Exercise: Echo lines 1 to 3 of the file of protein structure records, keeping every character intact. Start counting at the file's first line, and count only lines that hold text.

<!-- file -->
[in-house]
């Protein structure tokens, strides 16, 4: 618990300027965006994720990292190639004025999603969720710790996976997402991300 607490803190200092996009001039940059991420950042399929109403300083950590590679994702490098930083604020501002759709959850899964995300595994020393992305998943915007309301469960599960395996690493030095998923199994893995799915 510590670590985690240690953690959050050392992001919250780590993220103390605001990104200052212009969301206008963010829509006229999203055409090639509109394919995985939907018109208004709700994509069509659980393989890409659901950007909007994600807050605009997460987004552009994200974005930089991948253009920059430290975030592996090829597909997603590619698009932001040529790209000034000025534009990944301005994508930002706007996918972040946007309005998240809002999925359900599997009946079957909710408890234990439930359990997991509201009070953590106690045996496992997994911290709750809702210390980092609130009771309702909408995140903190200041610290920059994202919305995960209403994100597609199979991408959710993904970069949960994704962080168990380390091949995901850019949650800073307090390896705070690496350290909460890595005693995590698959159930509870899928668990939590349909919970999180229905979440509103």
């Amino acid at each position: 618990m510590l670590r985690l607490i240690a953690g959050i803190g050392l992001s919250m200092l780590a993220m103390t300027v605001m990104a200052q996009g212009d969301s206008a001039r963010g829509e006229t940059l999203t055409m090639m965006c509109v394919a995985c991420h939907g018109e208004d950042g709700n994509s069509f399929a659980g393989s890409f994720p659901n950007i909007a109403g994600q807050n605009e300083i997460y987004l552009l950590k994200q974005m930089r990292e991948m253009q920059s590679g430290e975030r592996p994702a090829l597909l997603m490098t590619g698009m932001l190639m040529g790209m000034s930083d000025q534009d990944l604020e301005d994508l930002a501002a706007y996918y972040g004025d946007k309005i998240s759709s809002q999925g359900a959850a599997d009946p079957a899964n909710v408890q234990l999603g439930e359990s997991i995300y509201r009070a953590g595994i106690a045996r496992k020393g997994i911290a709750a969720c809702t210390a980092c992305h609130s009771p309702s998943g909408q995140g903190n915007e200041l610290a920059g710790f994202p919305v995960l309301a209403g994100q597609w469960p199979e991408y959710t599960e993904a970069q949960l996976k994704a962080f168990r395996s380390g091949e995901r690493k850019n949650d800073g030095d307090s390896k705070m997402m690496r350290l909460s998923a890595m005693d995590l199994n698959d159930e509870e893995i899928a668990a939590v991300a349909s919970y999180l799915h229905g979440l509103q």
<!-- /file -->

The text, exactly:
[in-house]
């Protein structure tokens, strides 16, 4: 618990300027965006994720990292190639004025999603969720710790996976997402991300 607490803190200092996009001039940059991420950042399929109403300083950590590679994702490098930083604020501002759709959850899964995300595994020393992305998943915007309301469960599960395996690493030095998923199994893995799915 510590670590985690240690953690959050050392992001919250780590993220103390605001990104200052212009969301206008963010829509006229999203055409090639509109394919995985939907018109208004709700994509069509659980393989890409659901950007909007994600807050605009997460987004552009994200974005930089991948253009920059430290975030592996090829597909997603590619698009932001040529790209000034000025534009990944301005994508930002706007996918972040946007309005998240809002999925359900599997009946079957909710408890234990439930359990997991509201009070953590106690045996496992997994911290709750809702210390980092609130009771309702909408995140903190200041610290920059994202919305995960209403994100597609199979991408959710993904970069949960994704962080168990380390091949995901850019949650800073307090390896705070690496350290909460890595005693995590698959159930509870899928668990939590349909919970999180229905979440509103």
């Amino acid at each position: 618990m510590l670590r985690l607490i240690a953690g959050i803190g050392l992001s919250m200092l780590a993220m103390t300027v605001m990104a200052q996009g212009d969301s206008a001039r963010g829509e006229t940059l999203t055409m090639m965006c509109v394919a995985c991420h939907g018109e208004d950042g709700n994509s069509f399929a659980g393989s890409f994720p659901n950007i909007a109403g994600q807050n605009e300083i997460y987004l552009l950590k994200q974005m930089r990292e991948m253009q920059s590679g430290e975030r592996p994702a090829l597909l997603m490098t590619g698009m932001l190639m040529g790209m000034s930083d000025q534009d990944l604020e301005d994508l930002a501002a706007y996918y972040g004025d946007k309005i998240s759709s809002q999925g359900a959850a599997d009946p079957a899964n909710v408890q234990l999603g439930e359990s997991i995300y509201r009070a953590g595994i106690a045996r496992k020393g997994i911290a709750a969720c809702t210390a980092c992305h609130s009771p309702s998943g909408q995140g903190n915007e200041l610290a920059g710790f994202p919305v995960l309301a209403g994100q597609w469960p199979e991408y959710t599960e993904a970069q949960l996976k994704a962080f168990r395996s380390g091949e995901r690493k850019n949650d800073g030095d307090s390896k705070m997402m690496r350290l909460s998923a890595m005693d995590l199994n698959d159930e509870e893995i899928a668990a939590v991300a349909s919970y999180l799915h229905g979440l509103q």